Zimbabwe’s embattled President Robert Mugabe abruptly resigned Tuesday, bringing a potentially peaceful end to a growing political crisis that had raised fears of a military crackdown or other violence.
Mugabe’s resignation was announced by the speaker of the country’s parliament, Jacob Mudenda. The BBC reported that Mugabe, 93, released a letter saying he’d made the decision to avoid further unrest and pave the way for a smoother transition of power in the country he’d ruled singlehandedly since it gained its independence in 1980.
The move could bring a rapid end to a crisis that was triggered when the country’s military ousted Mugabe in a bloodless coup last week.
It also came just two days after the ruling ZANU-PF party voted to remove Mugabe as president and head of the party and appointed his former Vice President Emmerson Mnangagwa to succeed him. Mugabe appeared on state television later that night to deliver what many believed would be his formal resignation speech. Instead, the aging leader talked about healing divisions in the country and said nothing about stepping down.
The Zimbabwean parliament responded by opening impeachment proceedings against Mugabe, a process that will now end given his resignation.
In a clear sign of just how much Mugabe’s fortunes had fallen, the BBC said members of parliament cheered when the resignation was announced, and that there were scenes of Zimbabweans dancing in the streets in the capital city of Harare.
The former president wasn’t the only member of the Mugabe family facing political pressure. ZANU-PF members had also ousted Zimbabwe’s controversial first lady Grace Mugabe, who many believed was poised to become her husband’s successor.
The crisis in Zimbabwe had looked liked it was about to get even worse
Sunday’s vote came about two weeks after Mugabe fired Mnangagwa, which led to tanks rolling through the streets of Harare while military leaders took over Zimbabwe’s state television and placed Mugabe under house arrest.
Underlying all of this is a power struggle between the Mugabe family and Mnangagwa, who has plenty of military allies. As vice president, Mnangagwa was supposed to be next in line for the presidency. But there was increased speculation that the spot would go to Grace Mugabe, a controversial figure with few friends in the military or the ruling party.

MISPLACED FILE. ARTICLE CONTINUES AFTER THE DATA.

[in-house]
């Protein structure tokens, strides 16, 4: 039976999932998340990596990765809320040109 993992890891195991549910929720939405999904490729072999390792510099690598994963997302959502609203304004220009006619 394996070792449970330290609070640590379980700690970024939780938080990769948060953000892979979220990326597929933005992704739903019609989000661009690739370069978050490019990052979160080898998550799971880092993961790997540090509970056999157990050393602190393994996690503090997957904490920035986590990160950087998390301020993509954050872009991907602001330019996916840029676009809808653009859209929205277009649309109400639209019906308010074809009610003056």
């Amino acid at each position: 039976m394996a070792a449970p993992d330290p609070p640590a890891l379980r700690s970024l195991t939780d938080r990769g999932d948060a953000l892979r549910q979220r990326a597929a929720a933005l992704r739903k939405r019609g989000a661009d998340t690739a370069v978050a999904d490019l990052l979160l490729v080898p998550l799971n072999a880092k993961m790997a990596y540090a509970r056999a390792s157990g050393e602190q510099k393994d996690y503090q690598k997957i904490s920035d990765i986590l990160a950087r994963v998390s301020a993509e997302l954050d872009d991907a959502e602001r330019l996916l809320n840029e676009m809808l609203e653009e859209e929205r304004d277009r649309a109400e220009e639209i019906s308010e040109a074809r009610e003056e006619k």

Grace Mugabe has not appeared in public since Wednesday, the New York Times reported.
Mugabe had been in power for 37 years. He became prime minister in 1980, the same year Zimbabwe gained independence from Great Britain. The country was once called the “breadbasket” of the region, but under Mugabe’s rule, Zimbabwe’s economy has declined sharply, in large part due to corruption and government mismanagement.
It’s clear Zimbabwe’s citizens want Mugabe out, but there’s still a lot of uncertainty about the country’s future and whether Mnangagwa or the military represents a real change. Nicknamed the “Crocodile,” the former vice president is widely seen as another ruthless strongman. That’s because he helped carry out many of Mugabe’s policies over the years and participated in a bloody crackdown on a minority ethic group in 1980.
“There is a healthy dose of trepidation because they know that the man who might take over is not Mr. Democracy,” Wilf Mbanga, editor of the online newspaper the Zimbabwean, told the New York Times. “His track record is not impressive. He’s got a messy past. Is he going to clean his act? We don’t know.”